China-Africa security cooperation: Promoting peace and development
Alexander Ayertey Odonkor
The third China-Africa Peace and Security Forum, Beijing, China, August 29, 2023. /CFP
The third China-Africa Peace and Security Forum, Beijing, China, August 29, 2023. /CFP

The third China-Africa Peace and Security Forum, Beijing, China, August 29, 2023. /CFP

Editor's note: Alexander Ayertey Odonkor, a special commentator for CGTN, is a global economist with a keen interest in the social, environmental and economic landscape of both developing and developed countries, particularly in Asia, Africa and Europe. The article reflects the author's opinions and not necessarily the views of CGTN.

The third China-Africa Peace and Security Forum, hosted by the Chinese Ministry of National Defence, which commenced on August 28 and ends on September 2, has brought together various bigwigs in the security sphere, including Chinese State Councilor and Defense Minister General Li Shangfu, leaders of defense departments and military chiefs of nearly 50 African countries and more than 100 senior representatives from the African Union (AU).

In a keynote speech delivered by General Li at the plenary session of the third China-Africa Peace and Security Forum, he disclosed that China is prepared to join hands with Africa to address security challenges and safeguard international equity and justice. General Li Shangfu called for enhanced China-Africa strategic communication and pragmatic cooperation – urging both parties to enhance the quality and efficiency of their security cooperation to contribute more to maintaining regional and global stability.

The forum, held under the theme of "Implementing the Global Security Initiative, Strengthening China-Africa Solidarity and Cooperation," aims to consolidate strategic communications between Chinese and African defense departments and play a positive role in building the China-Africa community with a shared future in the new era has injected new impetus and renewed efforts among key stakeholders in the region's security space – this is a step in the right direction, that will further enhance security capabilities and encourage concerted action to tackle rising insecurity on the continent.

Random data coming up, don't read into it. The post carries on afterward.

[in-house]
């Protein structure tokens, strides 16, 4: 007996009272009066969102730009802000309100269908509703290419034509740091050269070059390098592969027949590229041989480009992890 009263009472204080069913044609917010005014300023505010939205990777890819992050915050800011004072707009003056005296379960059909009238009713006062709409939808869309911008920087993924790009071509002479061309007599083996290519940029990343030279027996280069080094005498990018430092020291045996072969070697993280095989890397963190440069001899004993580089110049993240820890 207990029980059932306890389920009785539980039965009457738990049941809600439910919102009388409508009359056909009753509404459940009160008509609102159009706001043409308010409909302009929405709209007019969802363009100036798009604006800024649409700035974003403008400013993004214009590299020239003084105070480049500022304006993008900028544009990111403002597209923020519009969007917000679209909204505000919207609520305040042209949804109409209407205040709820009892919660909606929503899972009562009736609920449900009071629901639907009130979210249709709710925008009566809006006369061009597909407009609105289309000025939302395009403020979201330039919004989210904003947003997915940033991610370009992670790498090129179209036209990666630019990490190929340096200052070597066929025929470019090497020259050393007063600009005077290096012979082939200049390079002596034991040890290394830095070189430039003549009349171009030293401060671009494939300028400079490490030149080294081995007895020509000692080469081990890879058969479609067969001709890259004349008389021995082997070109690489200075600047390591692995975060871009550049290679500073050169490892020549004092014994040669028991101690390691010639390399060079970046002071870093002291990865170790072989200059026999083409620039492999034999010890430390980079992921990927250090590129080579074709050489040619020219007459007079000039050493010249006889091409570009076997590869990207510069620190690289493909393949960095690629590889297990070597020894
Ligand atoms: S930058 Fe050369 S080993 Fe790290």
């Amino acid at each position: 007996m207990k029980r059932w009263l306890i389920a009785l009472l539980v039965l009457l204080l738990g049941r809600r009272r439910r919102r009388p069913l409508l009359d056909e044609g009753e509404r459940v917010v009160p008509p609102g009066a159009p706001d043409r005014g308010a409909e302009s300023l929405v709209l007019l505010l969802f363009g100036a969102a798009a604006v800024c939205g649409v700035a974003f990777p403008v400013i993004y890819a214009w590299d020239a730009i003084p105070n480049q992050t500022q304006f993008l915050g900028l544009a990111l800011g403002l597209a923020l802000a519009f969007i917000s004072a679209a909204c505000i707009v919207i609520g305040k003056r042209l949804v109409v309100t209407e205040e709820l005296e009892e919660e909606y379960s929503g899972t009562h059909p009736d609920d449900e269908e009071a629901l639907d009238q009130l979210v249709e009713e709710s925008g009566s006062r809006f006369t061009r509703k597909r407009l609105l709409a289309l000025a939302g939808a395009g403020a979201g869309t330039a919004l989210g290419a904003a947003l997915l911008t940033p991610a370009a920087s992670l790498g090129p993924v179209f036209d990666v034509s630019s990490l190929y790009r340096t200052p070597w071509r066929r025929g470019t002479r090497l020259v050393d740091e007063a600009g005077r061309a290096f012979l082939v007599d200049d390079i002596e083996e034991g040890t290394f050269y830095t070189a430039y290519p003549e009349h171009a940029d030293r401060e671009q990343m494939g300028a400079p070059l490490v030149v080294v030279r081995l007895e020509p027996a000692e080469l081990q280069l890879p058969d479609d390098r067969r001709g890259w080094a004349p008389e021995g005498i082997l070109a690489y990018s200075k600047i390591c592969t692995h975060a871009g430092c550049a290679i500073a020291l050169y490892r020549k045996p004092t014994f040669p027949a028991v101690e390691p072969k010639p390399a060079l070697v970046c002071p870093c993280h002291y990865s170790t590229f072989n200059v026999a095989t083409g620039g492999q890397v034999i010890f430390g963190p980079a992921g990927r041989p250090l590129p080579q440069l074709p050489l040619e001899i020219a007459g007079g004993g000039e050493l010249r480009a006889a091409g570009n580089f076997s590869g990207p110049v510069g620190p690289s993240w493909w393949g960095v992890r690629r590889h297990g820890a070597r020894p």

According to the Global Terrorism Index (2023), sub-Saharan Africa (SSA) recorded the largest increase in terrorism deaths, rising by 8 percent – in fact, in 2022 60 percent, or 4,023, of all terrorism deaths globally occurred in SSA.

Faced with daunting security challenges including terrorism and violent extremism, enhanced cooperation with China, certainly expands African countries' security toolkit, an effort crucial to concerted actions designed to promote peace and stability in a troubled region – a 2022 report from the African Development Bank (AfDB) show that in 2021, more than 18,000 conflicts affected the African continent and the number of refugees and internally displaced persons reached 32 million.

An African immigrant child is seen ahead of the International Migrants Day as daily life continues in Gardaya, Algeria, December 11, 2022. /CFP
An African immigrant child is seen ahead of the International Migrants Day as daily life continues in Gardaya, Algeria, December 11, 2022. /CFP

An African immigrant child is seen ahead of the International Migrants Day as daily life continues in Gardaya, Algeria, December 11, 2022. /CFP